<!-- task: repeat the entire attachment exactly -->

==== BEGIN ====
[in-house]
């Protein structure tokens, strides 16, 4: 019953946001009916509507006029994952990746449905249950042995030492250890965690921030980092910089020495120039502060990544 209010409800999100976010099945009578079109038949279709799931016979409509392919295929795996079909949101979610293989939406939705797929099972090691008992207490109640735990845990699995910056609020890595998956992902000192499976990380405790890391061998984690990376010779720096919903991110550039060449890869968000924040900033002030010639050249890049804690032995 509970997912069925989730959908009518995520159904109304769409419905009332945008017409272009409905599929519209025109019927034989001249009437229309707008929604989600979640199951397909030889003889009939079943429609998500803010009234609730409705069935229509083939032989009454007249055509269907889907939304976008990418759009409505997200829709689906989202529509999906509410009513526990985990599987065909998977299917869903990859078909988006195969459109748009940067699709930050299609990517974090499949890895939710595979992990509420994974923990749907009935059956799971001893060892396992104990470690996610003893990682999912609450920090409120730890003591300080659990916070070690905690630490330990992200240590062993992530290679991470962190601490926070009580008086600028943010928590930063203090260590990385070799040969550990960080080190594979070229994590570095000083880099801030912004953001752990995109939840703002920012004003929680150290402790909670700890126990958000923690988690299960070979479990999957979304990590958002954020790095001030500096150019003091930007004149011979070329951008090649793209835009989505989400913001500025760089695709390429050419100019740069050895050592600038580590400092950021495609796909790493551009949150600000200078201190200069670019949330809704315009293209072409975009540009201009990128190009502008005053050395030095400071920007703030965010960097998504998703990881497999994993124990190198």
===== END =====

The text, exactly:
[in-house]
């Protein structure tokens, strides 16, 4: 019953946001009916509507006029994952990746449905249950042995030492250890965690921030980092910089020495120039502060990544 209010409800999100976010099945009578079109038949279709799931016979409509392919295929795996079909949101979610293989939406939705797929099972090691008992207490109640735990845990699995910056609020890595998956992902000192499976990380405790890391061998984690990376010779720096919903991110550039060449890869968000924040900033002030010639050249890049804690032995 509970997912069925989730959908009518995520159904109304769409419905009332945008017409272009409905599929519209025109019927034989001249009437229309707008929604989600979640199951397909030889003889009939079943429609998500803010009234609730409705069935229509083939032989009454007249055509269907889907939304976008990418759009409505997200829709689906989202529509999906509410009513526990985990599987065909998977299917869903990859078909988006195969459109748009940067699709930050299609990517974090499949890895939710595979992990509420994974923990749907009935059956799971001893060892396992104990470690996610003893990682999912609450920090409120730890003591300080659990916070070690905690630490330990992200240590062993992530290679991470962190601490926070009580008086600028943010928590930063203090260590990385070799040969550990960080080190594979070229994590570095000083880099801030912004953001752990995109939840703002920012004003929680150290402790909670700890126990958000923690988690299960070979479990999957979304990590958002954020790095001030500096150019003091930007004149011979070329951008090649793209835009989505989400913001500025760089695709390429050419100019740069050895050592600038580590400092950021495609796909790493551009949150600000200078201190200069670019949330809704315009293209072409975009540009201009990128190009502008005053050395030095400071920007703030965010960097998504998703990881497999994993124990190198």